24. 24. 4 Phases of Human Sexual Response <ul><li>Excitation phase (arousal): </li></ul><ul><ul><li>Myotonia and vasocongestion. </li></ul></ul><ul><ul><li>Engorgement of a sexual organ with blood. </li></ul></ul><ul><ul><li>Erection of the nipples. </li></ul></ul><ul><li>Plateau phase: </li></ul><ul><ul><li>Clitoris becomes partially hidden. </li></ul></ul><ul><ul><li>Erected nipples become partially hidden by swelling of areolae. </li></ul></ul><ul><li>Orgasm: </li></ul><ul><ul><li>Uterus and orgasmic platform of vagina contract. </li></ul></ul><ul><ul><li>Contractions accompanying ejaculation. </li></ul></ul><ul><li>Resolution phase: </li></ul><ul><ul><li>Body return to preexcitation conditions. </li></ul></ul><ul><li>Refractory period </li></ul><ul><ul><li>In males </li></ul></ul><ul><ul><li>Erection possible, but not ejaculation </li></ul></ul>www.freelivedoctor.com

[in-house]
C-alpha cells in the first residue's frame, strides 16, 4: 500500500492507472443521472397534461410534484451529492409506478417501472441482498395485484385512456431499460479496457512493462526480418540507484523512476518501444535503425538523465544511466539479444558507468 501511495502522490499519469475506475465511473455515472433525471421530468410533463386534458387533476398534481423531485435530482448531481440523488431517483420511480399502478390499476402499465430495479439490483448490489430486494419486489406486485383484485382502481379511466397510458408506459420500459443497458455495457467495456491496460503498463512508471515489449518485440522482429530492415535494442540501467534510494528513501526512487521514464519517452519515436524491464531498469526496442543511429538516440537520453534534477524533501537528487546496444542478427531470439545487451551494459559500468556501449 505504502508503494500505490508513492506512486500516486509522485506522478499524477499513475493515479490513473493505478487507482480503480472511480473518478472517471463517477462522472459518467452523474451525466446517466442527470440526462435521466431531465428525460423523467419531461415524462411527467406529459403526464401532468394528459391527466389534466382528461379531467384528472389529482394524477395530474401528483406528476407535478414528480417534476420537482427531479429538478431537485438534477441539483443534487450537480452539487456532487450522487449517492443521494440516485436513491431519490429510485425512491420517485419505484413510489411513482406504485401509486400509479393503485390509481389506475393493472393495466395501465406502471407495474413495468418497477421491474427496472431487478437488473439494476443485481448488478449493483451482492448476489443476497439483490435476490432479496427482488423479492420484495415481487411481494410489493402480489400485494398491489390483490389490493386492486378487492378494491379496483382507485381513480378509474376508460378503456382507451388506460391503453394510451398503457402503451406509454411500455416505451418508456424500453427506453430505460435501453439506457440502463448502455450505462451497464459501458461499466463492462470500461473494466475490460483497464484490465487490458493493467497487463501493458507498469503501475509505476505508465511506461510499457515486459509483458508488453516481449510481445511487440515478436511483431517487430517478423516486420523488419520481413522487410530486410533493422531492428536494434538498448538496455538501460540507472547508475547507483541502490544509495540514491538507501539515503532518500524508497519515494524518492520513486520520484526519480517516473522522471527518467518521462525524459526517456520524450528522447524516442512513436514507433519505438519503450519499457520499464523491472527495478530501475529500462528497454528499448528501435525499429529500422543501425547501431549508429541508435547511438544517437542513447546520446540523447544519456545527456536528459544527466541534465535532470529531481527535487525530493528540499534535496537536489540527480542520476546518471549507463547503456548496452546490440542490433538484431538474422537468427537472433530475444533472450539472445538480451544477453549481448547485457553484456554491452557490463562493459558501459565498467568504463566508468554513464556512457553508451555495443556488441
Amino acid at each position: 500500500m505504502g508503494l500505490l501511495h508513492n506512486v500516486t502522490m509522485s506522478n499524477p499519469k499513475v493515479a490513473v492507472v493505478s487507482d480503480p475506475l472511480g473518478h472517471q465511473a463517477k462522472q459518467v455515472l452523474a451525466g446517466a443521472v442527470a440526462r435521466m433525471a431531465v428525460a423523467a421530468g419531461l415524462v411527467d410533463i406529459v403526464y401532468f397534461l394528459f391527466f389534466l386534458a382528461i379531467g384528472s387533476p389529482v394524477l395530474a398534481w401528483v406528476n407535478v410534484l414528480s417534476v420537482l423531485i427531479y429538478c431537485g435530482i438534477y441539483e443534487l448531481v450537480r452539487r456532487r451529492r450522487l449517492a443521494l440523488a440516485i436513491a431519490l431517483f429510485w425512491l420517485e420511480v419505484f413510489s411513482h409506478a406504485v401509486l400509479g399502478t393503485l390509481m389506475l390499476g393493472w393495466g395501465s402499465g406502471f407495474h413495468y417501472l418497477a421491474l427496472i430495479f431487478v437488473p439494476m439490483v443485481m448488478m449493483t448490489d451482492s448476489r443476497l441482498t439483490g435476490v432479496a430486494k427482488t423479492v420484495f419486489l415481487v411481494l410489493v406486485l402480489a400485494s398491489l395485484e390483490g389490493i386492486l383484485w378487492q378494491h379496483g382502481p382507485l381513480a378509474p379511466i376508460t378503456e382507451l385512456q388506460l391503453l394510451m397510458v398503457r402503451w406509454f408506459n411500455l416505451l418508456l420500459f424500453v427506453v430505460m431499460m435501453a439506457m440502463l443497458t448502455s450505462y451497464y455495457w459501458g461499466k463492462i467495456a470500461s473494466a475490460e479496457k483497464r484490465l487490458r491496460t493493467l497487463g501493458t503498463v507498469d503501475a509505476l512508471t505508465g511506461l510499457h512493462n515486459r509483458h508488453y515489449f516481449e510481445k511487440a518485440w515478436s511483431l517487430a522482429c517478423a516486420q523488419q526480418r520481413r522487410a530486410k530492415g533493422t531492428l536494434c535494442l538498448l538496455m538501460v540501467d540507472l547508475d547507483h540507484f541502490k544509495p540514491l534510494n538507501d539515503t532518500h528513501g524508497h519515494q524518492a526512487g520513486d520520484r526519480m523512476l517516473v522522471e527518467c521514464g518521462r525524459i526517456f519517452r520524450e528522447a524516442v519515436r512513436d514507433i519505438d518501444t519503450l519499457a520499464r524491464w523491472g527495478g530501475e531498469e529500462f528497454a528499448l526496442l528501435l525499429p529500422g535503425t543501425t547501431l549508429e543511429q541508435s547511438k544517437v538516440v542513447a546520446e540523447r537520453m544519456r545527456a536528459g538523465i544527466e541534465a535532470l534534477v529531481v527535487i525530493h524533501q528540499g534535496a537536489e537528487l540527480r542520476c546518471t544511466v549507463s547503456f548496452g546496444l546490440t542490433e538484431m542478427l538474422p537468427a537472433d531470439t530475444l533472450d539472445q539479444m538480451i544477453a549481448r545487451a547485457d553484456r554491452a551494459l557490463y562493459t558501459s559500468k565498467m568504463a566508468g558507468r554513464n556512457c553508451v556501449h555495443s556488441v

25. 25. Male Reproduction System <ul><li>Testes: </li></ul><ul><ul><li>Seminiferous tubules: </li></ul></ul><ul><ul><ul><li>Where spermatogenesis occurs. </li></ul></ul></ul><ul><ul><ul><li>Contain receptor proteins for FSH in Sertoli cells. </li></ul></ul></ul><ul><ul><li>Leydig cells: </li></ul></ul><ul><ul><ul><li>Secrete testosterone. </li></ul></ul></ul><ul><ul><ul><li>Contain receptor proteins for LH. </li></ul></ul></ul>www.freelivedoctor.com
  26. 26. Control of LH and FSH Secretion <ul><li>Negative feedback: </li></ul><ul><ul><li>Testosterone inhibits LH and GnRH production. </li></ul></ul><ul><ul><li>Inhibin inhibits FSH secretion. </li></ul></ul><ul><ul><li>Aromatization reaction producing estadiol in the brain is required for the negative feedback effects of testosterone on LH. </li></ul></ul><ul><ul><li>Brain is a target organ for testosterone </li></ul></ul><ul><ul><ul><li>Converted to derivatives </li></ul></ul></ul>www.freelivedoctor.com
  27. 27. www.freelivedoctor.com
  28. 28. Testosterone Secretion <ul><li>Responsible for initiation and maintenance of body changes in puberty. </li></ul><ul><li>Stimulate growth of muscles, larynx, and bone growth until sealing of the epiphyseal discs. </li></ul><ul><li>Promote hemoglobin synthesis. </li></ul><ul><li>Acts in paracrine fashion and is responsible for spermatogenesis. </li></ul>www.freelivedoctor.com